Situated in the California desert on a back road with very little traffic, this house by Aidlin Darling Design is meant to connect to the surrounding nature as much as possible. Constructed from materials with natural colors and designed to blend with the landscape instead of dominating it, the dwelling captures the barren beauty of the surrounding scrub without being barren itself. The house is unique in that it does not have any air conditioning, relying solely on architectural cues to cool it by day. The westward side of the building allows the most light in, providing passive heat at night, while the eastward portion is mostly closed to the sun’s hot rays in the morning. Most living is still done outside, however, with a fully outdoor set of living spaces and a large pool area. Different varieties of wood dominate furniture and storage all over the home, while stone makes up a large portion of finishes and painted metal rounds out the rest.
With barely any natural sources of shade in the surrounding area, the architecture of the house is tailored specifically to take advantage of the sun without ever overheating its interior. The house also retains a low, long profile, in harmony with the landscape when seen from afar.
To ensure that the dwelling compliments the dry natural scrub around it, its walls are composed of only two different tones, a sandy beige stone and rusted steel finish. At the edges most exposed to natural light throughout the day, windows are kept small to keep the interior cool.
As the building ages, the patina of its longest wall will continue to deepen as the elements wear it down, allowing the climate to literally change how the home looks over time.
The home’s design forgoes a traditional paved driveway and garage in favor of a pebbled carport, providing a distinct parking area without creating an artificial and removed section of the exterior. The two thinnest edges of the house are dominated by light stone instead of metal, giving the residence distinct personalities from different angles.
This most public edge of the house is its most closed off, serving a dual purpose: the nearly windowless walls of this side preserve privacy and block direct morning sunlight at the same time.
At opposite corners of the dwelling, two bedrooms feature ceiling height glass panel sections, giving impressive views of the surrounding desert scrub. At both ends, too, a wall of stone or metal separates the bedroom section from more public portions of the residence on the outside, allowing windows to remain unblocked at any time of day.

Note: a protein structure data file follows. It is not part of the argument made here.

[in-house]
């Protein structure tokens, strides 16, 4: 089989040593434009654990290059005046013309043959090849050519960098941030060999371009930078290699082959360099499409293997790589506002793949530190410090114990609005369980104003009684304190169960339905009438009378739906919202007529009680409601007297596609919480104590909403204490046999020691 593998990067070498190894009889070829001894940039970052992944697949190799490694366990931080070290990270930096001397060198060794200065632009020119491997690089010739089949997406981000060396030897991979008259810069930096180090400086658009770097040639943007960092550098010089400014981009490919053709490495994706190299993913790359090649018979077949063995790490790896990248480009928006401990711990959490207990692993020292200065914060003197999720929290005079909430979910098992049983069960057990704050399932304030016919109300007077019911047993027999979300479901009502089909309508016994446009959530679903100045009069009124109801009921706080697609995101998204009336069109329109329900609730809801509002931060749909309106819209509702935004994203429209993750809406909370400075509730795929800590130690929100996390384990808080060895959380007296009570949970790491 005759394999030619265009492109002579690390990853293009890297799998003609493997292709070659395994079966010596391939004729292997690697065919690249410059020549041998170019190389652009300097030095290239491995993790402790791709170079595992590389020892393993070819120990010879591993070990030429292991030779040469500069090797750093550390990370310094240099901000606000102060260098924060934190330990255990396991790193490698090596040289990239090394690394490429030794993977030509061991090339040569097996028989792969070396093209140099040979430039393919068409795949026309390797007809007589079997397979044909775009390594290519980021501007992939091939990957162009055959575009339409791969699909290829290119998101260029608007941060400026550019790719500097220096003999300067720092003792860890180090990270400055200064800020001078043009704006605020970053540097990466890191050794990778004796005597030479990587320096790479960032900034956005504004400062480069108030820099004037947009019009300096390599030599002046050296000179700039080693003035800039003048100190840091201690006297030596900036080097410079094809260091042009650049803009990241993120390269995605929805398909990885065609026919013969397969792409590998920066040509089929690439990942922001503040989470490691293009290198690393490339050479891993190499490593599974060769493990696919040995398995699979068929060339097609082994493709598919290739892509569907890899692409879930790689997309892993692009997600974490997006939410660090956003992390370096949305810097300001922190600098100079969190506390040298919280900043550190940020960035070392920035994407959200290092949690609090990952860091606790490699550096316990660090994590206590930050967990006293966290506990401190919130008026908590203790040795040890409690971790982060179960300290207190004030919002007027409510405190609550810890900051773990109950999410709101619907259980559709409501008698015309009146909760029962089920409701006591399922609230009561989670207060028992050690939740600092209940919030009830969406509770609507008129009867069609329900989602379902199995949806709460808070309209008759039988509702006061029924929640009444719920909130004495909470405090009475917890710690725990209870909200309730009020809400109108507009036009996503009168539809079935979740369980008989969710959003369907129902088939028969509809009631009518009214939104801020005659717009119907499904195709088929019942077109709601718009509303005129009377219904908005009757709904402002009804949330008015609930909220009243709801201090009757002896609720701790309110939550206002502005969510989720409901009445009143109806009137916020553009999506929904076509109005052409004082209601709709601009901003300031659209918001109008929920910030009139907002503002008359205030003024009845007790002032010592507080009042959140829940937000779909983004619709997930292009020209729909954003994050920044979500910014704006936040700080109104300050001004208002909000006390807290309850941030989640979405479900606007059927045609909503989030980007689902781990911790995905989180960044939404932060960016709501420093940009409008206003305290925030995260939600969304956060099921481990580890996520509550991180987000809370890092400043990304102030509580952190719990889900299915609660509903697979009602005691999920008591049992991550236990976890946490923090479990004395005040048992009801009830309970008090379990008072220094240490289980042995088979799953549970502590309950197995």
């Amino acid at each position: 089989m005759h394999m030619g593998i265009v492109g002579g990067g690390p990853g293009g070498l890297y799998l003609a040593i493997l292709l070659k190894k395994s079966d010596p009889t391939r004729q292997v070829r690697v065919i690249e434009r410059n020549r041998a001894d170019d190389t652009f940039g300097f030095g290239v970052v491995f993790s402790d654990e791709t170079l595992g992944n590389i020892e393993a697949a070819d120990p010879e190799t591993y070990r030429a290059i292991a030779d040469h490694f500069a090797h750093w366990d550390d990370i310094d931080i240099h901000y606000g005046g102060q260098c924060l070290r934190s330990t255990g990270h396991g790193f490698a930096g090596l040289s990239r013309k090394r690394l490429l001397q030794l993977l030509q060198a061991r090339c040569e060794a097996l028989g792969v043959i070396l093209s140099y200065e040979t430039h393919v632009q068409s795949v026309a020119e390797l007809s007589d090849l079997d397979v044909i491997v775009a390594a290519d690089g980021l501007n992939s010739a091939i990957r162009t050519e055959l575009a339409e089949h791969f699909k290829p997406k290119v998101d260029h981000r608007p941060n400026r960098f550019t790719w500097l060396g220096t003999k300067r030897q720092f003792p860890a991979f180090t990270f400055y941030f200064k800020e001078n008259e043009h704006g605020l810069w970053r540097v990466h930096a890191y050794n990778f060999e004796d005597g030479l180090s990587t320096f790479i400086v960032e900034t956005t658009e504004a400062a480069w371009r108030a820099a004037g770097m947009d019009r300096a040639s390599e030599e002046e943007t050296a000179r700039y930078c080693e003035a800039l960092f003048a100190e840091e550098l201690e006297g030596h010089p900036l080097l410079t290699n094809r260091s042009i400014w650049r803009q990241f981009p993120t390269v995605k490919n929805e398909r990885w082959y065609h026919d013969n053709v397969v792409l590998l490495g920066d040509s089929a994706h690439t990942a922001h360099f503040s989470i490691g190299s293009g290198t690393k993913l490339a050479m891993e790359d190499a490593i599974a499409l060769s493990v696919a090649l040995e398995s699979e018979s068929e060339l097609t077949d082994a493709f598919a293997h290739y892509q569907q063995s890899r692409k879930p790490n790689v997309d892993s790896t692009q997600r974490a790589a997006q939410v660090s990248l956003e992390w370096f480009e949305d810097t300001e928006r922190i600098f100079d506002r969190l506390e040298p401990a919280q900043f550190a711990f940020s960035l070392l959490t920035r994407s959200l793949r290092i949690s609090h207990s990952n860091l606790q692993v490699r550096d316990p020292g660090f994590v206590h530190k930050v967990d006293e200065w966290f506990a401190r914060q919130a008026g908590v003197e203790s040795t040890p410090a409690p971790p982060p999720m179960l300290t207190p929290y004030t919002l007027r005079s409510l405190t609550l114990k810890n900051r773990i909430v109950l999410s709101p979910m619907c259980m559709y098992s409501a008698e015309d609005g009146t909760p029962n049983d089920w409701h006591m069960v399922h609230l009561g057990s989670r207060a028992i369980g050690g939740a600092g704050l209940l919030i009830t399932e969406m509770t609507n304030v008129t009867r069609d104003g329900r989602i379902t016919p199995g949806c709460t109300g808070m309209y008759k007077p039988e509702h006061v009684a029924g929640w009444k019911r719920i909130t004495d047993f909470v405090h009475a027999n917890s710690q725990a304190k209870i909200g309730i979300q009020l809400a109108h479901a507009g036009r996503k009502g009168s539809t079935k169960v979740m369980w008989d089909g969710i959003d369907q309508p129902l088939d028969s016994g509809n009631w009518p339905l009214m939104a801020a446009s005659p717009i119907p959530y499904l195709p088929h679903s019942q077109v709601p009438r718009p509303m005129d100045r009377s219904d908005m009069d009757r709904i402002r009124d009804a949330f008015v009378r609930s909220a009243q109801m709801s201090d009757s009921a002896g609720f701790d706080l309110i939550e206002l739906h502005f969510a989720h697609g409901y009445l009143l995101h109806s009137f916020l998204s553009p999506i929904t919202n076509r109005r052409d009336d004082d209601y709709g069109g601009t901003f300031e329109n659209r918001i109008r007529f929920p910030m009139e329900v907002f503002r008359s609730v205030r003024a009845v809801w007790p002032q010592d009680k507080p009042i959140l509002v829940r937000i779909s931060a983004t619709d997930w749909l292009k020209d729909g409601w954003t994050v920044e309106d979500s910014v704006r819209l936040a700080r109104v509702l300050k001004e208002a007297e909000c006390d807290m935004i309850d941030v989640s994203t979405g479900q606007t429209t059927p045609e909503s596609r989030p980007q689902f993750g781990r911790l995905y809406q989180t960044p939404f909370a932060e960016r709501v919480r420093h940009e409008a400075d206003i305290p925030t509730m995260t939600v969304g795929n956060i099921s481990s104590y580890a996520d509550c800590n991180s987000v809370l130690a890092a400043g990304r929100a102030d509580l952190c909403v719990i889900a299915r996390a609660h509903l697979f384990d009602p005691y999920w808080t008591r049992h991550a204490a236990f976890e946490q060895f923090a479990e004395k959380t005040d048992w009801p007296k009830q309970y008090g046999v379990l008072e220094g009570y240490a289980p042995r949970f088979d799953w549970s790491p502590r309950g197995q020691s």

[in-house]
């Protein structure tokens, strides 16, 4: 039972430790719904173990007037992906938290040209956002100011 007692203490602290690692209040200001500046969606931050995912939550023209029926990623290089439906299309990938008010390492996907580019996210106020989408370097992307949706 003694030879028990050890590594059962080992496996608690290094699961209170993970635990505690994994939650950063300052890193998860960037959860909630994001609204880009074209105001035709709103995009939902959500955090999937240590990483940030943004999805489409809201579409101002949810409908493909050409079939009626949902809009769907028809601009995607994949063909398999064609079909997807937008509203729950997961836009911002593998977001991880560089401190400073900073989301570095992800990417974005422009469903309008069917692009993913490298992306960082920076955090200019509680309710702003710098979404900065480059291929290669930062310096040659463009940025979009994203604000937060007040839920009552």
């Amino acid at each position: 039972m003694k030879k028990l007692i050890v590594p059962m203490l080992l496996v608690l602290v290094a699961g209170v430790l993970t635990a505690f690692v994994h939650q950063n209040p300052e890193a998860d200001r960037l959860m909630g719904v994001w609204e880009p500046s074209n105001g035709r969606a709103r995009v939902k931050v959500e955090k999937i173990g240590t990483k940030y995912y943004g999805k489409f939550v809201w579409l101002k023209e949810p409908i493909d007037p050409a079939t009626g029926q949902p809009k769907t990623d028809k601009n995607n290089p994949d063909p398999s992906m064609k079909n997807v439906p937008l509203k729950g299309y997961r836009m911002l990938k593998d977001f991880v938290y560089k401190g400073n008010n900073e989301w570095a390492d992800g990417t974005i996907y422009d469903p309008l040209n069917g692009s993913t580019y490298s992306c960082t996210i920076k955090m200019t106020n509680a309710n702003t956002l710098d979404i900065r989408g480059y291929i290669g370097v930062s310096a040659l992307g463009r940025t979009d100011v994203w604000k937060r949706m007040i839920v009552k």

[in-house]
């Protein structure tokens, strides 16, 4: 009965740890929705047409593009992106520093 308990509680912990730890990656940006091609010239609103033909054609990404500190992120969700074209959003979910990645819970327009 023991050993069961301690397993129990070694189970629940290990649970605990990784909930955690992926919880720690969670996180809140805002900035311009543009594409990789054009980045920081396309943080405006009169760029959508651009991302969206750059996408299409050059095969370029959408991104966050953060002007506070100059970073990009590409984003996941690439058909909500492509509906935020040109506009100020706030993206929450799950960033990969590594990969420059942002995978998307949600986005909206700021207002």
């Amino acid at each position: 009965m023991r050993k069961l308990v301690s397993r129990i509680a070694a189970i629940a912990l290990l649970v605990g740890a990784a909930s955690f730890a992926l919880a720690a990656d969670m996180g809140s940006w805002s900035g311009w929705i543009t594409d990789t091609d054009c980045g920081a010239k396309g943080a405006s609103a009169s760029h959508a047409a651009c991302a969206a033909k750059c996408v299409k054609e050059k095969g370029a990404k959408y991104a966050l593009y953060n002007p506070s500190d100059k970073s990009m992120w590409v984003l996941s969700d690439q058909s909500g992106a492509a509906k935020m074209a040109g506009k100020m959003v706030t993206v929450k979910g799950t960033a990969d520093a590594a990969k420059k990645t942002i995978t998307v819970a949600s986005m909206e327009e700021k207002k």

On the other side of the rear bedroom’s privacy wall is a spacious outdoor recreation area dominated by a pool, accessed through the house’s public rooms. At one corner of the pool deck is a small hot tub, defined by its raised square frame.
The pool’s privacy wall protects from the gazes of those going down the road in cars, but is still short enough to allow occupants of the home to stand up and see the stunning views for miles around.
Since the house is located within a desert climate, its principal gathering space can be located outside. This dining and living area is open to the elements, but has a smooth floor, indoor lighting, and a warm fireplace.
The furniture in this indoor/outdoor space is minimal, with the dining table and matching benches making up the only freestanding pieces. A built-in wooden bench in the far corner of the room provides additional space with compelling views.
Inside the walls of the dwelling, an additional combination living and dining space provides an alternate public area for inclement weather days and cold desert nighttimes. The walls inside are mostly made of the stone brick seen on the edges of the exterior.
With a roof overhang outside, the dining room wall can utilize much greater window space than the rust-colored edge opposite it. Despite the fact that the home has no air conditioning, it stays perfectly livable throughout the day because of a combination of orientation and intelligent design choices.
Around midday, a shaft of light shines through above the living area couch, and the light of the moon does the same by night. The couch itself is a bright green color, distinct from the dark wood of the dining table.
Passageways inside are framed by built-in shelves and desks along the exterior wall, and by the placement of furniture on the interior edge. Between each public room, a thin opening in the stone wall stretches from floor to ceiling.
Beyond the living room, a built-in study area features a thin window placed specifically to give a great sitting view. This window also opens to allow fresh air in, rotating vertically outward from the house.
The bathroom is framed by the same variety of wood seen on the shelving of the living space, a lighter hue than is used on flooring and furnishings.